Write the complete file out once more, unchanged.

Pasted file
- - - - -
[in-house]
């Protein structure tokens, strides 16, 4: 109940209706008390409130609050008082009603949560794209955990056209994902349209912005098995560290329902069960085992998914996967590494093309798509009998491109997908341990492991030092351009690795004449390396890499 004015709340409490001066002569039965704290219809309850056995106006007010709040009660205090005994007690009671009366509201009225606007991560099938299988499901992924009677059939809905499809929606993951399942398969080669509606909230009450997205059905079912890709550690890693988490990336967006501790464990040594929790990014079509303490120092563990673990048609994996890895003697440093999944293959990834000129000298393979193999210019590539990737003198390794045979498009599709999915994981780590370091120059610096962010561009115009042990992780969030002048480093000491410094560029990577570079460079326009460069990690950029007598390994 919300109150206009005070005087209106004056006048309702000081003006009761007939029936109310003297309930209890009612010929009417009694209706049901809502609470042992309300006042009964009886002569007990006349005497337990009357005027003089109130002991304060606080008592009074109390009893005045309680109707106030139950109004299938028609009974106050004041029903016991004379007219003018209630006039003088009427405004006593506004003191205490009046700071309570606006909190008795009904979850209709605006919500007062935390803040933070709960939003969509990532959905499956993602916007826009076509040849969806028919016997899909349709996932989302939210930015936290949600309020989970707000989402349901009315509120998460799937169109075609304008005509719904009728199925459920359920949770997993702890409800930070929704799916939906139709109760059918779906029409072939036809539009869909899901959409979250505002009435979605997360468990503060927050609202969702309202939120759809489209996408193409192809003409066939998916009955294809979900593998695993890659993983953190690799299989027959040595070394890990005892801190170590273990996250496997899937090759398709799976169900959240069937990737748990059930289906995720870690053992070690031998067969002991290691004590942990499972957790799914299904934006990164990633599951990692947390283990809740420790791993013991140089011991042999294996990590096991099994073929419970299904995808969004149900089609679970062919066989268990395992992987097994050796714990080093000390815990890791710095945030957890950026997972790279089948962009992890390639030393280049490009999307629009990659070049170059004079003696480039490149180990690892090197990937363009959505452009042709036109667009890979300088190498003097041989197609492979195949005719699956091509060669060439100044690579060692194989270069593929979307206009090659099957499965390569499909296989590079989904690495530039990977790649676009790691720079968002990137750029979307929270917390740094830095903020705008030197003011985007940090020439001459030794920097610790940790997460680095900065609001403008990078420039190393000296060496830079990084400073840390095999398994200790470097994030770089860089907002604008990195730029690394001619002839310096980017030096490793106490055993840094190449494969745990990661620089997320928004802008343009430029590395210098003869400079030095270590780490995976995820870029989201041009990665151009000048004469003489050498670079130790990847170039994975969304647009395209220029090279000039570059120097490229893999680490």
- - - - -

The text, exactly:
[in-house]
């Protein structure tokens, strides 16, 4: 109940209706008390409130609050008082009603949560794209955990056209994902349209912005098995560290329902069960085992998914996967590494093309798509009998491109997908341990492991030092351009690795004449390396890499 004015709340409490001066002569039965704290219809309850056995106006007010709040009660205090005994007690009671009366509201009225606007991560099938299988499901992924009677059939809905499809929606993951399942398969080669509606909230009450997205059905079912890709550690890693988490990336967006501790464990040594929790990014079509303490120092563990673990048609994996890895003697440093999944293959990834000129000298393979193999210019590539990737003198390794045979498009599709999915994981780590370091120059610096962010561009115009042990992780969030002048480093000491410094560029990577570079460079326009460069990690950029007598390994 919300109150206009005070005087209106004056006048309702000081003006009761007939029936109310003297309930209890009612010929009417009694209706049901809502609470042992309300006042009964009886002569007990006349005497337990009357005027003089109130002991304060606080008592009074109390009893005045309680109707106030139950109004299938028609009974106050004041029903016991004379007219003018209630006039003088009427405004006593506004003191205490009046700071309570606006909190008795009904979850209709605006919500007062935390803040933070709960939003969509990532959905499956993602916007826009076509040849969806028919016997899909349709996932989302939210930015936290949600309020989970707000989402349901009315509120998460799937169109075609304008005509719904009728199925459920359920949770997993702890409800930070929704799916939906139709109760059918779906029409072939036809539009869909899901959409979250505002009435979605997360468990503060927050609202969702309202939120759809489209996408193409192809003409066939998916009955294809979900593998695993890659993983953190690799299989027959040595070394890990005892801190170590273990996250496997899937090759398709799976169900959240069937990737748990059930289906995720870690053992070690031998067969002991290691004590942990499972957790799914299904934006990164990633599951990692947390283990809740420790791993013991140089011991042999294996990590096991099994073929419970299904995808969004149900089609679970062919066989268990395992992987097994050796714990080093000390815990890791710095945030957890950026997972790279089948962009992890390639030393280049490009999307629009990659070049170059004079003696480039490149180990690892090197990937363009959505452009042709036109667009890979300088190498003097041989197609492979195949005719699956091509060669060439100044690579060692194989270069593929979307206009090659099957499965390569499909296989590079989904690495530039990977790649676009790691720079968002990137750029979307929270917390740094830095903020705008030197003011985007940090020439001459030794920097610790940790997460680095900065609001403008990078420039190393000296060496830079990084400073840390095999398994200790470097994030770089860089907002604008990195730029690394001619002839310096980017030096490793106490055993840094190449494969745990990661620089997320928004802008343009430029590395210098003869400079030095270590780490995976995820870029989201041009990665151009000048004469003489050498670079130790990847170039994975969304647009395209220029090279000039570059120097490229893999680490």